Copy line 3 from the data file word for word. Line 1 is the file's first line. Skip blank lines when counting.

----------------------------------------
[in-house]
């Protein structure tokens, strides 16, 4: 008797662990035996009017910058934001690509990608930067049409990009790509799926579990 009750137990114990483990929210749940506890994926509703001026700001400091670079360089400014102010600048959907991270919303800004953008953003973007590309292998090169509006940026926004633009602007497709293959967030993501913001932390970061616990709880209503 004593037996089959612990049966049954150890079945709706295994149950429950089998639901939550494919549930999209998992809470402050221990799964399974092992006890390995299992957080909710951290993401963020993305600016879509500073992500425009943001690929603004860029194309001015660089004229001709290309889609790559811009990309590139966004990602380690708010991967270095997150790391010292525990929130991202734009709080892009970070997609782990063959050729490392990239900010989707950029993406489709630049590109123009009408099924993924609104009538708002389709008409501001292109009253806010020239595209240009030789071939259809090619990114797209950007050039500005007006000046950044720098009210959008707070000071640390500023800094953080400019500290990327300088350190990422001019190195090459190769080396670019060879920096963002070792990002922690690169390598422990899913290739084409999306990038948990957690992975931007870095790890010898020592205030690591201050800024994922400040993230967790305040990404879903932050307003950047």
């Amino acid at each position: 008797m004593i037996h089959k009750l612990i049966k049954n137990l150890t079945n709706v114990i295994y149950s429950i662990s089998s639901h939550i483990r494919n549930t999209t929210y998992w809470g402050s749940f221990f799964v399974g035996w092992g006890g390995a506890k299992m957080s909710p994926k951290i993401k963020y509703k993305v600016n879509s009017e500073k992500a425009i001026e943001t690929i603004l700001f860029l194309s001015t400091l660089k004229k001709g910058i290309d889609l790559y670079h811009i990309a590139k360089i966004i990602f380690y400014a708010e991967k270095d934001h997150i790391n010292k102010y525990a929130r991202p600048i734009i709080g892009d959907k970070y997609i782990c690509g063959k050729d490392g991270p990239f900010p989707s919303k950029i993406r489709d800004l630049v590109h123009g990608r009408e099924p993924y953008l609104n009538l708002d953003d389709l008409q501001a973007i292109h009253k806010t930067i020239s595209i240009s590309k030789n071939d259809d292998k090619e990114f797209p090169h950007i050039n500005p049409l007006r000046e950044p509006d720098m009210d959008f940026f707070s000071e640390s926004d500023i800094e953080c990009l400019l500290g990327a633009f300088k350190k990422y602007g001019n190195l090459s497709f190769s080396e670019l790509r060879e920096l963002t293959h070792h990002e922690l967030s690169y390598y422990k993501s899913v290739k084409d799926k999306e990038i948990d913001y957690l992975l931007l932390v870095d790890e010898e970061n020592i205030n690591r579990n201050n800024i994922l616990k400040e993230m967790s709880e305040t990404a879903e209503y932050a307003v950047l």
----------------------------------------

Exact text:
């Amino acid at each position: 008797m004593i037996h089959k009750l612990i049966k049954n137990l150890t079945n709706v114990i295994y149950s429950i662990s089998s639901h939550i483990r494919n549930t999209t929210y998992w809470g402050s749940f221990f799964v399974g035996w092992g006890g390995a506890k299992m957080s909710p994926k951290i993401k963020y509703k993305v600016n879509s009017e500073k992500a425009i001026e943001t690929i603004l700001f860029l194309s001015t400091l660089k004229k001709g910058i290309d889609l790559y670079h811009i990309a590139k360089i966004i990602f380690y400014a708010e991967k270095d934001h997150i790391n010292k102010y525990a929130r991202p600048i734009i709080g892009d959907k970070y997609i782990c690509g063959k050729d490392g991270p990239f900010p989707s919303k950029i993406r489709d800004l630049v590109h123009g990608r009408e099924p993924y953008l609104n009538l708002d953003d389709l008409q501001a973007i292109h009253k806010t930067i020239s595209i240009s590309k030789n071939d259809d292998k090619e990114f797209p090169h950007i050039n500005p049409l007006r000046e950044p509006d720098m009210d959008f940026f707070s000071e640390s926004d500023i800094e953080c990009l400019l500290g990327a633009f300088k350190k990422y602007g001019n190195l090459s497709f190769s080396e670019l790509r060879e920096l963002t293959h070792h990002e922690l967030s690169y390598y422990k993501s899913v290739k084409d799926k999306e990038i948990d913001y957690l992975l931007l932390v870095d790890e010898e970061n020592i205030n690591r579990n201050n800024i994922l616990k400040e993230m967790s709880e305040t990404a879903e209503y932050a307003v950047l």